The following stories from the April 3, 2009, edition of AOPA ePilot were provided to AOPA members who expressed an interest in the particular subject areas. Any AOPA member can receive information tailored to their areas of interest by updating their preferences online.
The sit-down tests you take on the ground during flight training are only one step of a two-step examination procedure. First you take the pre-solo written test or the FAA knowledge test for the certificate you seek. Then you follow up on the result. An example is the requirement, discussed in the April 25, 2008, “ Training Tip,” that your pre-solo knowledge test be “corrected to 100 percent” before the process of taking it is considered complete. A similar process is in place for the FAA knowledge test. Preparing for both with that concept in mind will give structure to your studying and pull up your test score.
In the case of the knowledge test, however, your test score reports only the general subject areas about which you gave any incorrect answers. An answer must be both “correct and complete” as described in last week’s “ Training Tip.” That means that you and your instructor should review Advisory Circular AC 60-25G, “Reference Materials and Subject Matter Knowledge Codes for Airman Knowledge Testing,” and look up the appropriate subject matter to review.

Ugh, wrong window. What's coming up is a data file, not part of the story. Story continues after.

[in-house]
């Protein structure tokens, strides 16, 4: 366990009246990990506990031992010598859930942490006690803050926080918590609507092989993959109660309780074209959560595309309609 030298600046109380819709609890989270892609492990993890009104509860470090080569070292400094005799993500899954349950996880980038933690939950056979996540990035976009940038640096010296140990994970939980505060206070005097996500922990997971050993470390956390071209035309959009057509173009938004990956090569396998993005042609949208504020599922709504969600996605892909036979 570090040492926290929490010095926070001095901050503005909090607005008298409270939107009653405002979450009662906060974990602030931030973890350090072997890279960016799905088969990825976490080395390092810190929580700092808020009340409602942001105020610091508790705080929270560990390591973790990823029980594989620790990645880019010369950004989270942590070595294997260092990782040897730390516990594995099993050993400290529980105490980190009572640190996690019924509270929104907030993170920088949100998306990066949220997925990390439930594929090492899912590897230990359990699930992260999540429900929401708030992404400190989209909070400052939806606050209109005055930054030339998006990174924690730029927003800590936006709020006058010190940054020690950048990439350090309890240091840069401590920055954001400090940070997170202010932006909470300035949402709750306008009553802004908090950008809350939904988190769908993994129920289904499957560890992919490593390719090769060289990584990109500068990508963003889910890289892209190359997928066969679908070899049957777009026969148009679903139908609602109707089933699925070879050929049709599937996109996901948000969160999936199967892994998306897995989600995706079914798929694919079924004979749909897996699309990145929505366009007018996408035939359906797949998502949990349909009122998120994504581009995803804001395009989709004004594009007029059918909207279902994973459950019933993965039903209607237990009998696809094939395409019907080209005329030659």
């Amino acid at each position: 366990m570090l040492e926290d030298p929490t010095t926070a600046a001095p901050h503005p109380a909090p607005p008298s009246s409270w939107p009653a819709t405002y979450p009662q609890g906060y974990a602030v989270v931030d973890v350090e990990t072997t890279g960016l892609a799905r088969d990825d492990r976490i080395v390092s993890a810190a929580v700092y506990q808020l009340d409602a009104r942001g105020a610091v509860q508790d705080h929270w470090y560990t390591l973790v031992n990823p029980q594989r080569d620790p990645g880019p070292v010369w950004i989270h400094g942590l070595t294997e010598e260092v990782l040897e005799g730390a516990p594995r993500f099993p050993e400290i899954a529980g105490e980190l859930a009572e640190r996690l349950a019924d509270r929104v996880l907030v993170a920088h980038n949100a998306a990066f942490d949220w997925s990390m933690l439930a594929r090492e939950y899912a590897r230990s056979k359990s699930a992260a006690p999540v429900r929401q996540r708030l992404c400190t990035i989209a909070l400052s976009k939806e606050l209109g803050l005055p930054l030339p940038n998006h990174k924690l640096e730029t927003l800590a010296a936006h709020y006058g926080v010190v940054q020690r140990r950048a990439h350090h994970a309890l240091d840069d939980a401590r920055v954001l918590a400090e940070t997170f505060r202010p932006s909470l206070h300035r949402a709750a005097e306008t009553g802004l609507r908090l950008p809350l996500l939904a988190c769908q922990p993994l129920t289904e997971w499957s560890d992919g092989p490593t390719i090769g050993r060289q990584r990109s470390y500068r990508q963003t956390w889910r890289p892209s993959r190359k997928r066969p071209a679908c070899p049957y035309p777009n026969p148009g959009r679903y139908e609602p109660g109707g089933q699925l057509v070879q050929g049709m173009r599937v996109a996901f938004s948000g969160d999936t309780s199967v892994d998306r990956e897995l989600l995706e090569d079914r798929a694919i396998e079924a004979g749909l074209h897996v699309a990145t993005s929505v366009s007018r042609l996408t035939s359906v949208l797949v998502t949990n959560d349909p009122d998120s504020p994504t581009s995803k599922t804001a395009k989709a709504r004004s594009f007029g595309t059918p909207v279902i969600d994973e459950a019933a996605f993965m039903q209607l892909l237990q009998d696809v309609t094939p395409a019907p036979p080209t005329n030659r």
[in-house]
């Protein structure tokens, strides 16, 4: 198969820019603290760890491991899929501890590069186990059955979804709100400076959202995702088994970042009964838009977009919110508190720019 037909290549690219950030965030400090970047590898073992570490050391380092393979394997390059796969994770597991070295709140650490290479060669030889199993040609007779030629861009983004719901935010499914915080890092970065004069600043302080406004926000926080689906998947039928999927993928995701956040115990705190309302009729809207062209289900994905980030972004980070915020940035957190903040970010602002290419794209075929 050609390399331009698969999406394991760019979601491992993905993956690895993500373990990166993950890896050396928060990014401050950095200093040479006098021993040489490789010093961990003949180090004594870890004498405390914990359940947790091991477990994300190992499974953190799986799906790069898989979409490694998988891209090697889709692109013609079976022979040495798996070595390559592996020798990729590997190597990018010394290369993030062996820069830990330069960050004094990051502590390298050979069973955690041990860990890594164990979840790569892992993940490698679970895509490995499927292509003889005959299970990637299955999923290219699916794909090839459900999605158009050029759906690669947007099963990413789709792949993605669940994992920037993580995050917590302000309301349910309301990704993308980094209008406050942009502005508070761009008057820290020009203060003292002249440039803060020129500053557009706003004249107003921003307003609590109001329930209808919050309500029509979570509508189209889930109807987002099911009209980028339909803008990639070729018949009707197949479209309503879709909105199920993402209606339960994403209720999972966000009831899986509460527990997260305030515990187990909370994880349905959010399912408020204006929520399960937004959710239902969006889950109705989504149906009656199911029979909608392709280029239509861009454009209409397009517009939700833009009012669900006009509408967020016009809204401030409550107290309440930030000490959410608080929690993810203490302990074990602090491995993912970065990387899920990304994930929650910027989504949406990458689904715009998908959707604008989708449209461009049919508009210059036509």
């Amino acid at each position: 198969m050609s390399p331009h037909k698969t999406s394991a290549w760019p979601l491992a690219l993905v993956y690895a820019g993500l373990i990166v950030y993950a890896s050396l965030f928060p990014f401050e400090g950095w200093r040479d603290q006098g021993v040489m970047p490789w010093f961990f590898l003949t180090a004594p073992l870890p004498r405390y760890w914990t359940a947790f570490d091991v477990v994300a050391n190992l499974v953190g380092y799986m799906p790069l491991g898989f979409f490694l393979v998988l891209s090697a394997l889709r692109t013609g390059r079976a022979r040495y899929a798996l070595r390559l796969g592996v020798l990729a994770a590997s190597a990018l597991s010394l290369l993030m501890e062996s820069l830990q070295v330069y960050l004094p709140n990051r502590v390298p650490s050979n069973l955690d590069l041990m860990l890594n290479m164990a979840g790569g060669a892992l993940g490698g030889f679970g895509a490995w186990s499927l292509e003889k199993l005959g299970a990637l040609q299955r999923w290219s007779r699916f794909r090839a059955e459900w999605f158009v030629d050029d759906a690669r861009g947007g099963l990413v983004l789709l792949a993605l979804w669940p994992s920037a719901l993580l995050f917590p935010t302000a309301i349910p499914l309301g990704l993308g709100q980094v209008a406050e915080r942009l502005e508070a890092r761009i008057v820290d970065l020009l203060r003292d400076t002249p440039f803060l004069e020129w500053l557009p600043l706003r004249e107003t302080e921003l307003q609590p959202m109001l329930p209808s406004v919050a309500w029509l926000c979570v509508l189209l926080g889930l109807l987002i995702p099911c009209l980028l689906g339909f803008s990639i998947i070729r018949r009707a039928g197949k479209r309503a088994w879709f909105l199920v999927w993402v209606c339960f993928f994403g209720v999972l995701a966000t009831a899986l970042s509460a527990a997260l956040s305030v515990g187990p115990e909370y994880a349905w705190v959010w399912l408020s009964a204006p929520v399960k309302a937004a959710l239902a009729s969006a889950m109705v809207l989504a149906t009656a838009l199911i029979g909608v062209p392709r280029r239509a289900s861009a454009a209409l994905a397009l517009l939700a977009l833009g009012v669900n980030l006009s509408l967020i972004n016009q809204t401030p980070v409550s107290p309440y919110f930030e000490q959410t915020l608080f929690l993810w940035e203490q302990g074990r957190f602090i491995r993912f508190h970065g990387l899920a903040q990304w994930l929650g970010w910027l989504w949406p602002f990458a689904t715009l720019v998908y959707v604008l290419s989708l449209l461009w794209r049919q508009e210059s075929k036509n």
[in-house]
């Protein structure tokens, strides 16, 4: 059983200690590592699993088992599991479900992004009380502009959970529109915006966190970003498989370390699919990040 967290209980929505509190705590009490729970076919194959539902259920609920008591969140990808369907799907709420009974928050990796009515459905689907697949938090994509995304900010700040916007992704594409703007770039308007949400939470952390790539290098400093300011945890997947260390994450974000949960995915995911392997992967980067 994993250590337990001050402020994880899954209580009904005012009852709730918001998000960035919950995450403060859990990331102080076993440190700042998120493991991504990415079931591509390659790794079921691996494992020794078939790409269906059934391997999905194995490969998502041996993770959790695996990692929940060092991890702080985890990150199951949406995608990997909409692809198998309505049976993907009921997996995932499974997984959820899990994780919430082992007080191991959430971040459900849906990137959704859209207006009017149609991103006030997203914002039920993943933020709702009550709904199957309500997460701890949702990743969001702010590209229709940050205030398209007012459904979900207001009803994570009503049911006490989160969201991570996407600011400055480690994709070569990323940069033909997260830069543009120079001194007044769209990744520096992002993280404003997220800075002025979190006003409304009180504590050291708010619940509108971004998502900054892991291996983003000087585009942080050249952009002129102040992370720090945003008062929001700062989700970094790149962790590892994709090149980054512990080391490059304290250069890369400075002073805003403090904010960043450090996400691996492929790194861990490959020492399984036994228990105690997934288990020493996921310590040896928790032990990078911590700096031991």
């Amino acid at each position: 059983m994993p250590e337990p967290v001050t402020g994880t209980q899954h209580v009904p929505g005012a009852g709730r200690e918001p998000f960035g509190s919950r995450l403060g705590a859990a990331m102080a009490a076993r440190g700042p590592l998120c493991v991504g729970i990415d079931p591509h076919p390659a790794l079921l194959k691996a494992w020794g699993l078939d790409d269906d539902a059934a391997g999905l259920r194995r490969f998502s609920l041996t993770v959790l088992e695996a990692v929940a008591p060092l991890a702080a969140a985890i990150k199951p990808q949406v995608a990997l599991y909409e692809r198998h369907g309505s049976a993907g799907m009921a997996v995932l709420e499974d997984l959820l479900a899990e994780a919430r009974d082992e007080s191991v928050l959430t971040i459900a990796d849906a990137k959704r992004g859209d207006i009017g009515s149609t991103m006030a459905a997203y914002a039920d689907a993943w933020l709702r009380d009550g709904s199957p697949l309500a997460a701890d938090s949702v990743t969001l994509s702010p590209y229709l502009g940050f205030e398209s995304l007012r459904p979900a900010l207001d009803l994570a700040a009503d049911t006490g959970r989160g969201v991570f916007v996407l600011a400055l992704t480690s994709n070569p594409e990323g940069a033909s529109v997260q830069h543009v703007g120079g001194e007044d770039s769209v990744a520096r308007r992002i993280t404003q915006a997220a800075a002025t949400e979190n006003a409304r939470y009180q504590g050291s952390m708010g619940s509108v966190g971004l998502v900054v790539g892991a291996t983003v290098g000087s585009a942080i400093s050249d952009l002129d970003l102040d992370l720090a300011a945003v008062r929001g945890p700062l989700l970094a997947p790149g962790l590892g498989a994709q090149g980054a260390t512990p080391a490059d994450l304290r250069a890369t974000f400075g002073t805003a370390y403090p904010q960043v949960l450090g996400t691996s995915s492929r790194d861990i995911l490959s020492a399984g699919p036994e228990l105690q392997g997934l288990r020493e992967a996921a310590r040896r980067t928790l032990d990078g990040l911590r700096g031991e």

The codes applicable to airman knowledge testing are found in Appendices 1 and 2 of the AC. Let’s say “J13” appears on your test report. Then the subject area to review is "airport operations." The appropriate reference material, given above the list of codes starting with “J01,” is the Aeronautical Information Manual.
Keep in mind that the designated examiner reviewing your knowledge test score before your flight test will also follow up. Take the code "A01," the very first code listed in the AC. It’s the code for “general definitions.” “If this code appears on your FAA knowledge test report, it refers to a list of essential terms found in Title 14 of the Code of Federal Regulations, part 1, better known to you as Part 1 of the federal aviation regulations (FARs). The appearance of that little segment of the aviator's language hints at a deeper problem,” examiner Dave Wilkerson wrote in the January 2007 AOPA Flight Training article “ A01 Knowledge.” Read his discussion to find out what the “deeper problem” was—and how to avoid it on your own knowledge test.
ASA adds helicopter student study kit
Aircraft Supplies and Academics (ASA) has added a helicopter kit to its line of student pilot study kits. The kit includes Principles of Helicopter Flight by Wal Wagtendonk; the Federal Aviation Regulations/Aeronautical Information Manual; the Rotorcraft Flying Handbook, Principles of Helicopter Flight syllabus; Private Oral Exam Guide by Michael Hayes; Helicopter Oral Exam Guide by Ryan Dale; the Practical Test Standards for Private Pilot Rotorcraft; Private Pilot Test Prep; an E-6B flight computer, a plotter, a logbook; and a briefcase to carry them all. The kit sells for $149.95 and will ship after April 20. To order, go online or call 800-ASA2FLY.